More often than not, when we watch a film, we don't give too much thought to the amount of work involved in putting it together. Which, refreshingly, is something that director Henry Selick decided to fix during trailers for his latest stop-frame animation film, Coraline, which hit our cinema screens earlier this year. To highlight just how meticulous the process can be, he flashed a few facts fleetingly across the screen: thousands of hands for puppets were each made by hand, a forest of cherry blossoms made of popcorn, five miles of gold thread for a five-inch wig and 3,500 flowers that all light up.
Next week, the film – which has been adapted from Neil Gaiman's novel about a little girl Coraline who goes looking for a better, more exciting, life through a door in the wall – comes out on DVD. It's another chance to be wowed by the amount of mindboggling detail and craftsmanship that went into putting the whole thing together. There were enough Scottie dog puppets made to fill an entire theatre set, the character of Coraline had 14 identical miniature star sweaters, each smaller than a thumb print, made by a specialist knitter, and the circus mice were so small that for every single arm or leg movement another mouse had to be built and individually painted so that there were thousands in total.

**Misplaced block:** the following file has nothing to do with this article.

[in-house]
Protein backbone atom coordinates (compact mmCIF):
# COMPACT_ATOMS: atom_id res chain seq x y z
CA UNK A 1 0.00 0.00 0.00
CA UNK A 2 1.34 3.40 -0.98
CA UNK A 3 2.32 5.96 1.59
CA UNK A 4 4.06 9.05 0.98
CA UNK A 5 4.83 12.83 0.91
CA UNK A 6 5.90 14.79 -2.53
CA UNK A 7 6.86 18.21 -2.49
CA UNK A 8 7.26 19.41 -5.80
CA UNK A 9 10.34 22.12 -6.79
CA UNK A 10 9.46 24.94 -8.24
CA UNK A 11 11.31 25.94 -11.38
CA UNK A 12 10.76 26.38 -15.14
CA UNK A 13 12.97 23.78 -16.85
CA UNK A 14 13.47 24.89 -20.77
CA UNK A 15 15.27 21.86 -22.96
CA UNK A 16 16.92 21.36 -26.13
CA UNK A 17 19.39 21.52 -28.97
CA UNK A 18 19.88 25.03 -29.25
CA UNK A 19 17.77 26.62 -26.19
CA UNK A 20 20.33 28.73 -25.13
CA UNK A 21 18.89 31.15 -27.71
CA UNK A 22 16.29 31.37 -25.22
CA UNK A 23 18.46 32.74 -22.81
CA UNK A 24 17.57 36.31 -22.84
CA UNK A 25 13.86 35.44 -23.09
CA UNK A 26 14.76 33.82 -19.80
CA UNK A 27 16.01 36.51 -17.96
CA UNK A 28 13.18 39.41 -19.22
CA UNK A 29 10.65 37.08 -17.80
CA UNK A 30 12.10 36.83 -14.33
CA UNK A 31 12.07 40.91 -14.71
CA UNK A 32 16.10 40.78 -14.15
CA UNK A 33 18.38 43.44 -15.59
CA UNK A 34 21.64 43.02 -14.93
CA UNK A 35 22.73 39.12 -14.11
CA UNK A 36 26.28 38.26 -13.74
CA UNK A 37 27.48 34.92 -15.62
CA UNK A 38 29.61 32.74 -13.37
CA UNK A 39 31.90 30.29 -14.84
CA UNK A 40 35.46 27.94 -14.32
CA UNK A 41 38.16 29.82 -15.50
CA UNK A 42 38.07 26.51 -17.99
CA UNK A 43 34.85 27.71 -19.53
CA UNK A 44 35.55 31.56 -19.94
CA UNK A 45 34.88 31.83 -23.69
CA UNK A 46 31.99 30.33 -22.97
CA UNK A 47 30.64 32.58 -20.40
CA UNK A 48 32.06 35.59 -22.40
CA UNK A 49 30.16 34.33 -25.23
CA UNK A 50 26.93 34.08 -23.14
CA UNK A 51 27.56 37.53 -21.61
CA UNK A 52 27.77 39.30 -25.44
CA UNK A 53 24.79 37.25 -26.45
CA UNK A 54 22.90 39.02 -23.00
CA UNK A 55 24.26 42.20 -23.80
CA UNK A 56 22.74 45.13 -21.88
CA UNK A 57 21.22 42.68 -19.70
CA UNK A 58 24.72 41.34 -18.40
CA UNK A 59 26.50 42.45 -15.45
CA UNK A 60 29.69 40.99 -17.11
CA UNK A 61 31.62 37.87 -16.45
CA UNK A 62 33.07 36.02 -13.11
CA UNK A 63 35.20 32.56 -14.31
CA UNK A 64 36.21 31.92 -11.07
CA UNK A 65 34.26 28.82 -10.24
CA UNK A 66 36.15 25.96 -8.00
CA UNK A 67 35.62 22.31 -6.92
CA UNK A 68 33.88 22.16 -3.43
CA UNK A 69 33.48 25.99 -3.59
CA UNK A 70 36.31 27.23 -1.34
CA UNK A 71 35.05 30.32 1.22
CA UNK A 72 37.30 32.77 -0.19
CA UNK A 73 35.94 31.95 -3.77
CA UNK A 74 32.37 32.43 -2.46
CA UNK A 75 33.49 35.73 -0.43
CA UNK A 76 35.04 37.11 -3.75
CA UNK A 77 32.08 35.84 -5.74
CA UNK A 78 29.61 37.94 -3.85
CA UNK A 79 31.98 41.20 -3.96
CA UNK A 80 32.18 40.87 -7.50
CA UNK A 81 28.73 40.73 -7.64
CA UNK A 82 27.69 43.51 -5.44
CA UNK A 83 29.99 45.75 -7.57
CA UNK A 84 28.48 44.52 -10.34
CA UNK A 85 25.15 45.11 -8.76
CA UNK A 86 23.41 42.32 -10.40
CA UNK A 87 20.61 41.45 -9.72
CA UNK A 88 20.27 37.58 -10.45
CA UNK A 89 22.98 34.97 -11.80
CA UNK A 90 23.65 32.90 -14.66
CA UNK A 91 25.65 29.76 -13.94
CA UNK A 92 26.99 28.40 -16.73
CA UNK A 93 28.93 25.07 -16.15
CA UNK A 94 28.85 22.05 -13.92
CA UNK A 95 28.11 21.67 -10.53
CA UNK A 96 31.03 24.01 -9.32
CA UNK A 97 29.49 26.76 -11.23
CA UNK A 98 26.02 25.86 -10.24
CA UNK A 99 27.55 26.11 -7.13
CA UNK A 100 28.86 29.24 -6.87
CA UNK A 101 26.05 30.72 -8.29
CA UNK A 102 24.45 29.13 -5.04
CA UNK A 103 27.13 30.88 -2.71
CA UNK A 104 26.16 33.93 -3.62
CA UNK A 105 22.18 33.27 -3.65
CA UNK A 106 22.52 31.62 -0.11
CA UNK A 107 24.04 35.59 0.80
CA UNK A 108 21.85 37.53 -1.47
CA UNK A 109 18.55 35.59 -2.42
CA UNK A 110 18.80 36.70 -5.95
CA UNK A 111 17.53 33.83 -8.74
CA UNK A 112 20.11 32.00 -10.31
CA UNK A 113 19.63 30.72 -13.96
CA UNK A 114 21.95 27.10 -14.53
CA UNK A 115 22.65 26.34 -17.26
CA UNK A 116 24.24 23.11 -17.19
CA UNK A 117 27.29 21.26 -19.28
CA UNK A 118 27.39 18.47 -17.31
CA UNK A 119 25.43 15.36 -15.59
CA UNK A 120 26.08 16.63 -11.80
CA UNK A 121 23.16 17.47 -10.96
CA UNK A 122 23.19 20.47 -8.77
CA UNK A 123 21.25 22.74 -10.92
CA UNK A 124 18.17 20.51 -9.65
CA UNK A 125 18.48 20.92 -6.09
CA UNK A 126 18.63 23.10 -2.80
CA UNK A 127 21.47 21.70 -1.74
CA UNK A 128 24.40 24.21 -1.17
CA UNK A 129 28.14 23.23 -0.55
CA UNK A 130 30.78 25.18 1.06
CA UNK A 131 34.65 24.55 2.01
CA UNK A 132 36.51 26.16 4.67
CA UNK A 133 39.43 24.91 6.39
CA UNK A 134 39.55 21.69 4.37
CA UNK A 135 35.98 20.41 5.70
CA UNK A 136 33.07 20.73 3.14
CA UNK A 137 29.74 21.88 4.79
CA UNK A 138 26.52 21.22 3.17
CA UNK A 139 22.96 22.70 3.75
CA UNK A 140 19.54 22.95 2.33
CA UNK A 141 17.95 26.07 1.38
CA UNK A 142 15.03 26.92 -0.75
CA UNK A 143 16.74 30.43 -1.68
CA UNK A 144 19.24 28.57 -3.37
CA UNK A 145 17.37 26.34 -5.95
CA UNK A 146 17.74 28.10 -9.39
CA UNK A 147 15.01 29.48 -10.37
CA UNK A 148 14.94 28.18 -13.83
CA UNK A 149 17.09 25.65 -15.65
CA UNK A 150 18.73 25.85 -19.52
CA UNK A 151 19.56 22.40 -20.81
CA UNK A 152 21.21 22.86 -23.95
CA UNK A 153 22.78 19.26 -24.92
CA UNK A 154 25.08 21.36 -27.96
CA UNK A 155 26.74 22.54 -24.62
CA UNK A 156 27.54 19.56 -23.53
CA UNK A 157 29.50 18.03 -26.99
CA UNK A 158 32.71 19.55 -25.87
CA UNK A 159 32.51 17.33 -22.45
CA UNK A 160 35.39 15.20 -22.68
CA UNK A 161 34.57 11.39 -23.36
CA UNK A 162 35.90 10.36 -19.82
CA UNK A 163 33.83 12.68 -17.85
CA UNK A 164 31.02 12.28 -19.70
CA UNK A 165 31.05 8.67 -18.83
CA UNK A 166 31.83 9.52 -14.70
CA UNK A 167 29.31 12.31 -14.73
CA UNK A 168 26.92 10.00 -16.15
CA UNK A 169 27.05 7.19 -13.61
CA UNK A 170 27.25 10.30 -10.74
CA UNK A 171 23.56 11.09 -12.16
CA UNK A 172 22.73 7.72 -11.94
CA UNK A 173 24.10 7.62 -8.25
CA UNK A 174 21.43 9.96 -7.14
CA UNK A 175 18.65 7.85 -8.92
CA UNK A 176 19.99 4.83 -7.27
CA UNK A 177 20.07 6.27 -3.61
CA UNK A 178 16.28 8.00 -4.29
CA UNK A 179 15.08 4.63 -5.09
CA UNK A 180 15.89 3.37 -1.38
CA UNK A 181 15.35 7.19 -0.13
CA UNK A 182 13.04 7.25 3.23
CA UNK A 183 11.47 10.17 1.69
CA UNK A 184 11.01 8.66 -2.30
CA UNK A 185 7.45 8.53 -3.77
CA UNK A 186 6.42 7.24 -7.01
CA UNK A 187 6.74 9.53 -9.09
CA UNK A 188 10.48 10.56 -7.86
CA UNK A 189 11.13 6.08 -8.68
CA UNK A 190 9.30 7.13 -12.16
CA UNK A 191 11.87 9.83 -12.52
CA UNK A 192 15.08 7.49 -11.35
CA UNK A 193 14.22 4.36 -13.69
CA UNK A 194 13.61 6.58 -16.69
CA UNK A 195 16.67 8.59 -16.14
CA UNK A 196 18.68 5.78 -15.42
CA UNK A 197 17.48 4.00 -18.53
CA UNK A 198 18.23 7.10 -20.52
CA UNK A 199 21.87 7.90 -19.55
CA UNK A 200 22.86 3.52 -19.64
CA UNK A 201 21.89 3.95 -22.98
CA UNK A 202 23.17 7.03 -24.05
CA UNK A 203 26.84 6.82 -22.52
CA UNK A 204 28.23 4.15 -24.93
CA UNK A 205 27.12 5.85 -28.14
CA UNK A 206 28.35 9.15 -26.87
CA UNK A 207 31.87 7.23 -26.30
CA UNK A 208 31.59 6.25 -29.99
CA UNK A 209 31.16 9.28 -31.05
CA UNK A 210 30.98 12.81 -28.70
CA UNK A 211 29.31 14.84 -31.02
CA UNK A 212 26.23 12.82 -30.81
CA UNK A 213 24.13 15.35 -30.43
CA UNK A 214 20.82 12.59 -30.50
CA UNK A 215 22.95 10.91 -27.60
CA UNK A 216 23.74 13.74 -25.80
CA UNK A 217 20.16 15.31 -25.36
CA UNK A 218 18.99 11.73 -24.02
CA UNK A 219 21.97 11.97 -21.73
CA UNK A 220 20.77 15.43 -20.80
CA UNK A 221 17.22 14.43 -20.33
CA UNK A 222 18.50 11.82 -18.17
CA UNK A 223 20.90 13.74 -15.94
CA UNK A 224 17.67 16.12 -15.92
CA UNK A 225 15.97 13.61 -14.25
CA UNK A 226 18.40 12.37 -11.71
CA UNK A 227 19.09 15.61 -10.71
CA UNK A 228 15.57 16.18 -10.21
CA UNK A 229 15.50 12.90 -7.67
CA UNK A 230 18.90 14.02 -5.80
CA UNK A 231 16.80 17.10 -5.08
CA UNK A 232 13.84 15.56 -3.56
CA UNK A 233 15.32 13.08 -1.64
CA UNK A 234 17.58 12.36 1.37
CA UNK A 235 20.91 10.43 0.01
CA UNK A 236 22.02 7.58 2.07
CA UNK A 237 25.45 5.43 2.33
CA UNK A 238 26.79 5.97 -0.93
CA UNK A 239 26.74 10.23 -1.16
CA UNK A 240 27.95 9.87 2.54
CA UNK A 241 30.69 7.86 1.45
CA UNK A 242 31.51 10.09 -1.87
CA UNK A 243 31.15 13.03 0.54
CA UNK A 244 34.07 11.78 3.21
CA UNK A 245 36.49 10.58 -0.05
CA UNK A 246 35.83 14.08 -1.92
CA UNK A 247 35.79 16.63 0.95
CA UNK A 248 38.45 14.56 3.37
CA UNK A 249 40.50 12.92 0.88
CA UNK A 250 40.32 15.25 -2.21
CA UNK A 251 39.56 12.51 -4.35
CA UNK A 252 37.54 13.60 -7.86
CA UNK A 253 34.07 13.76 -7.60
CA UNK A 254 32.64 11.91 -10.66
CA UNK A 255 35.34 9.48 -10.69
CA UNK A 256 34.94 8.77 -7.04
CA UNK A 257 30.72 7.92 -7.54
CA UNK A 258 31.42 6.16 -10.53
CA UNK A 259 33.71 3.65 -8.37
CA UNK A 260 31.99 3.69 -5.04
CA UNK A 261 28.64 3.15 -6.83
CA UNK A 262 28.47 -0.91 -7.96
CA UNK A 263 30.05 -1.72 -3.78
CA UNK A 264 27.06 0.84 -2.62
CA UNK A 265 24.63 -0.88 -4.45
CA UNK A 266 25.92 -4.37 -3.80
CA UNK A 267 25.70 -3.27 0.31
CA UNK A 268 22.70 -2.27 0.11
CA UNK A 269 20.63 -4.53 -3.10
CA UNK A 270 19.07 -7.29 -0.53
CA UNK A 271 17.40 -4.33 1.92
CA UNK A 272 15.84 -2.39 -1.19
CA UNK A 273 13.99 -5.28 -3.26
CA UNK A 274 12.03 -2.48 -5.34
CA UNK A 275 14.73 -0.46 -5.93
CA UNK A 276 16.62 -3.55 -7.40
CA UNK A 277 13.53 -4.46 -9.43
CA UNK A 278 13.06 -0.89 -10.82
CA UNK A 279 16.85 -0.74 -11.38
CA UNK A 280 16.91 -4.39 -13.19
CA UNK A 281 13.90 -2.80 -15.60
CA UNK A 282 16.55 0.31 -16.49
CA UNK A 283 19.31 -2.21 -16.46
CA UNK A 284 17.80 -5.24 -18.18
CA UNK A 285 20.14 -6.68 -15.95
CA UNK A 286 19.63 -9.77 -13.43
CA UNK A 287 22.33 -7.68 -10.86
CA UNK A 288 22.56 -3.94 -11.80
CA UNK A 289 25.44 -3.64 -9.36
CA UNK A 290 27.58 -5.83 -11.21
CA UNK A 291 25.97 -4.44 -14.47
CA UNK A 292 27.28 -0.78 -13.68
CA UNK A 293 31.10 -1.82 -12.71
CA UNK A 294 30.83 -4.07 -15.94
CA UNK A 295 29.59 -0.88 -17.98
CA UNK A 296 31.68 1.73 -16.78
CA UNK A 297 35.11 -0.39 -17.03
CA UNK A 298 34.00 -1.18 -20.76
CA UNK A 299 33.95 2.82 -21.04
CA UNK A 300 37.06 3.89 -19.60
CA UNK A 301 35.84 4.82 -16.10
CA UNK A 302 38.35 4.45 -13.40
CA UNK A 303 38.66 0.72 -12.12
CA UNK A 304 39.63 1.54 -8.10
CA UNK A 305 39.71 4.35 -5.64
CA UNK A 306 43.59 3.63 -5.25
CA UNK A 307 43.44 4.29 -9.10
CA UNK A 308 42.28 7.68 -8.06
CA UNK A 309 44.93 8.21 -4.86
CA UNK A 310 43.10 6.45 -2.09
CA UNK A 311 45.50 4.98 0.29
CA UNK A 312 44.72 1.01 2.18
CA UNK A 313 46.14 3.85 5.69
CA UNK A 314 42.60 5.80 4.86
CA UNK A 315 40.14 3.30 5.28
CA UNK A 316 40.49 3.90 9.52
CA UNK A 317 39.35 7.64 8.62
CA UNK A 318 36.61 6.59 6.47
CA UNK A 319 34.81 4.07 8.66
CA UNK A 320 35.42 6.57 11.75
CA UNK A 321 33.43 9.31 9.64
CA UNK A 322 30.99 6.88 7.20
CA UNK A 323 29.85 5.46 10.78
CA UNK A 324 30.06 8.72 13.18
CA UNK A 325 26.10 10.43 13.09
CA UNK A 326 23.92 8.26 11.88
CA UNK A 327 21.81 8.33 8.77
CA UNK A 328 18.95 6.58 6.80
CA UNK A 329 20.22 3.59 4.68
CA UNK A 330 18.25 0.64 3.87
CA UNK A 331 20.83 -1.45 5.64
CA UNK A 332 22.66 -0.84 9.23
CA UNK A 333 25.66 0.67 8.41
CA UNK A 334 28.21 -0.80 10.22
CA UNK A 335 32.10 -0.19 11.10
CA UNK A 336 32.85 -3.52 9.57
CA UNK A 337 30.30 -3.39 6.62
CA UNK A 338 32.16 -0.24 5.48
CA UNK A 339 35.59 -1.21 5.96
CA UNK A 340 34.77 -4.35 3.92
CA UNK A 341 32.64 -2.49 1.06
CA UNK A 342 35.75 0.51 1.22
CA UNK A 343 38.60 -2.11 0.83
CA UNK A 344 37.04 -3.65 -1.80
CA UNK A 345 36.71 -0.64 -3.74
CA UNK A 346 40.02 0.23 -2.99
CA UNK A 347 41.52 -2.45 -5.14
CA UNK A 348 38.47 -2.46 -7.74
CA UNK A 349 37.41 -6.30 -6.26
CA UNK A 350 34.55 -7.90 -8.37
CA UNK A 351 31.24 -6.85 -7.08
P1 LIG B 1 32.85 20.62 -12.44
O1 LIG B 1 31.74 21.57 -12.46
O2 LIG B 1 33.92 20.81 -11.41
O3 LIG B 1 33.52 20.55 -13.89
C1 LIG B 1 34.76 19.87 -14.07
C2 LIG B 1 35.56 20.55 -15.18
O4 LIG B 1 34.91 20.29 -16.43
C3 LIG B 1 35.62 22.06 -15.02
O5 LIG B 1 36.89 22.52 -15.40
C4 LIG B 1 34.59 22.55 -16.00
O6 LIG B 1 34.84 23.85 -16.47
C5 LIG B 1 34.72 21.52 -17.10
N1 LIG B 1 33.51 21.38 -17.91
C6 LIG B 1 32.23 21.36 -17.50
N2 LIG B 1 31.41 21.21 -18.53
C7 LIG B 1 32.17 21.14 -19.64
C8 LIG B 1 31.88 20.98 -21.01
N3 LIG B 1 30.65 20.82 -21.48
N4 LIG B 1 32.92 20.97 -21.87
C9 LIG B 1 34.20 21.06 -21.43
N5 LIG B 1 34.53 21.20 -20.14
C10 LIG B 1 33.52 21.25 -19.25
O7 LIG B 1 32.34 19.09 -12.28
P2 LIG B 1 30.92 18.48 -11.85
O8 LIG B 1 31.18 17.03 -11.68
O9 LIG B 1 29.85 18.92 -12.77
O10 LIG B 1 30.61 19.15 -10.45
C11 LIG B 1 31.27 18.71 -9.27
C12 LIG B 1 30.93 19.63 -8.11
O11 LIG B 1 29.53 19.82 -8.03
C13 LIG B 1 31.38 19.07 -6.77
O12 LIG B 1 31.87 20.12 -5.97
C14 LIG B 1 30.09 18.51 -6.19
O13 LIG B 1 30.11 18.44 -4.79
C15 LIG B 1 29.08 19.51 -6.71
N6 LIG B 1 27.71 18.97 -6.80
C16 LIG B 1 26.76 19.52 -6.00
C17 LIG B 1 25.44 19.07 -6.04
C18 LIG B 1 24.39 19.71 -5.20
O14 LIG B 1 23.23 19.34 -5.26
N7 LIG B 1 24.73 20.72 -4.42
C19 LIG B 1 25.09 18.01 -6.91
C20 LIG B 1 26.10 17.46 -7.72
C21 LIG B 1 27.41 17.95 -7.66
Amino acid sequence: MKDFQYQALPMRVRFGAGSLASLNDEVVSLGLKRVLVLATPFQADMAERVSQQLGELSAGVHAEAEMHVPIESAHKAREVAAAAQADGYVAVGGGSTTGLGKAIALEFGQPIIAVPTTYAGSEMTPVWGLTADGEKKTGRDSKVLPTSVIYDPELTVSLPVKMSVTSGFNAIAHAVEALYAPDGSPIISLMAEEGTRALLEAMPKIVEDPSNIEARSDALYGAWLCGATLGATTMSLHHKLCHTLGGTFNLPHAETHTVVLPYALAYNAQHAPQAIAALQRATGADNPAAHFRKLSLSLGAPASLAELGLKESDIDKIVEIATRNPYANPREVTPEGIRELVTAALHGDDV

Everything seen on screen was made from scratch, from the rubber dog toys that were turned into blooming flowers to new techniques that actually animated the puppets' hair. Animation rigger Oliver Jones, whose job it was to help propel puppets through the air, make grass blow in the breeze and the magical garden spring into life, recalls the opening scene. "We used lots of everyday objects throughout, so for the opening sequence there were big red trees which we made from ping-pong balls. We put hundreds of holes in each one, forced wires through and attached foliage to adjustable arms to make them look like expanding, moving branches. Each set was an enormous, incredible task."
'Coraline' is released on 12 October